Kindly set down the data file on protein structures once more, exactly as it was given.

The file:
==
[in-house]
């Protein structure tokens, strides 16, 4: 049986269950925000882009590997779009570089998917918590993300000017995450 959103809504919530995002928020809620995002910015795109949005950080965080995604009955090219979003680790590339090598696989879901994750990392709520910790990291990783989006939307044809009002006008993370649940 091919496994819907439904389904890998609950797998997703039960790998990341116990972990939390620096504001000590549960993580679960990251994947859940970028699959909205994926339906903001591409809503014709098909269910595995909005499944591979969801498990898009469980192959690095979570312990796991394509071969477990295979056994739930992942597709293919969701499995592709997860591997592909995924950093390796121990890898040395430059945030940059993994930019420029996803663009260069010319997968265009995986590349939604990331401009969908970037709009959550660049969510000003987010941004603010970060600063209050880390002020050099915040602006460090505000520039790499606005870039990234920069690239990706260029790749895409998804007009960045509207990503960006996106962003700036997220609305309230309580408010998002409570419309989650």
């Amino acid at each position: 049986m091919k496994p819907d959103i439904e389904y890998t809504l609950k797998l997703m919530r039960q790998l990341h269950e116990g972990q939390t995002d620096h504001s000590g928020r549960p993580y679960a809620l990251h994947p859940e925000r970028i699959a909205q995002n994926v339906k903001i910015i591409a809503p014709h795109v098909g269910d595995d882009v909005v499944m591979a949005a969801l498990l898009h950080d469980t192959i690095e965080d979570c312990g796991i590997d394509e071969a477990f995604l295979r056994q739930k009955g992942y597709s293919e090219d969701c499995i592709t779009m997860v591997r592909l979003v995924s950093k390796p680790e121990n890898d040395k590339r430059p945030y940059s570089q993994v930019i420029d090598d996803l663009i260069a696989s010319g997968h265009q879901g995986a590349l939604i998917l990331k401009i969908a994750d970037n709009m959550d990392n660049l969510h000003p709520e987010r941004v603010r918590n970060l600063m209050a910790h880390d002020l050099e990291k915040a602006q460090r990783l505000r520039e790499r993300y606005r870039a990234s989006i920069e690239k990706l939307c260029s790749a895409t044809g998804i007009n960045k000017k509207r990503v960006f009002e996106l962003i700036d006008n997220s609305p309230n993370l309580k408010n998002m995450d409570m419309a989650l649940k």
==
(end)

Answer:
[in-house]
């Protein structure tokens, strides 16, 4: 049986269950925000882009590997779009570089998917918590993300000017995450 959103809504919530995002928020809620995002910015795109949005950080965080995604009955090219979003680790590339090598696989879901994750990392709520910790990291990783989006939307044809009002006008993370649940 091919496994819907439904389904890998609950797998997703039960790998990341116990972990939390620096504001000590549960993580679960990251994947859940970028699959909205994926339906903001591409809503014709098909269910595995909005499944591979969801498990898009469980192959690095979570312990796991394509071969477990295979056994739930992942597709293919969701499995592709997860591997592909995924950093390796121990890898040395430059945030940059993994930019420029996803663009260069010319997968265009995986590349939604990331401009969908970037709009959550660049969510000003987010941004603010970060600063209050880390002020050099915040602006460090505000520039790499606005870039990234920069690239990706260029790749895409998804007009960045509207990503960006996106962003700036997220609305309230309580408010998002409570419309989650």
């Amino acid at each position: 049986m091919k496994p819907d959103i439904e389904y890998t809504l609950k797998l997703m919530r039960q790998l990341h269950e116990g972990q939390t995002d620096h504001s000590g928020r549960p993580y679960a809620l990251h994947p859940e925000r970028i699959a909205q995002n994926v339906k903001i910015i591409a809503p014709h795109v098909g269910d595995d882009v909005v499944m591979a949005a969801l498990l898009h950080d469980t192959i690095e965080d979570c312990g796991i590997d394509e071969a477990f995604l295979r056994q739930k009955g992942y597709s293919e090219d969701c499995i592709t779009m997860v591997r592909l979003v995924s950093k390796p680790e121990n890898d040395k590339r430059p945030y940059s570089q993994v930019i420029d090598d996803l663009i260069a696989s010319g997968h265009q879901g995986a590349l939604i998917l990331k401009i969908a994750d970037n709009m959550d990392n660049l969510h000003p709520e987010r941004v603010r918590n970060l600063m209050a910790h880390d002020l050099e990291k915040a602006q460090r990783l505000r520039e790499r993300y606005r870039a990234s989006i920069e690239k990706l939307c260029s790749a895409t044809g998804i007009n960045k000017k509207r990503v960006f009002e996106l962003i700036d006008n997220s609305p309230n993370l309580k408010n998002m995450d409570m419309a989650l649940k």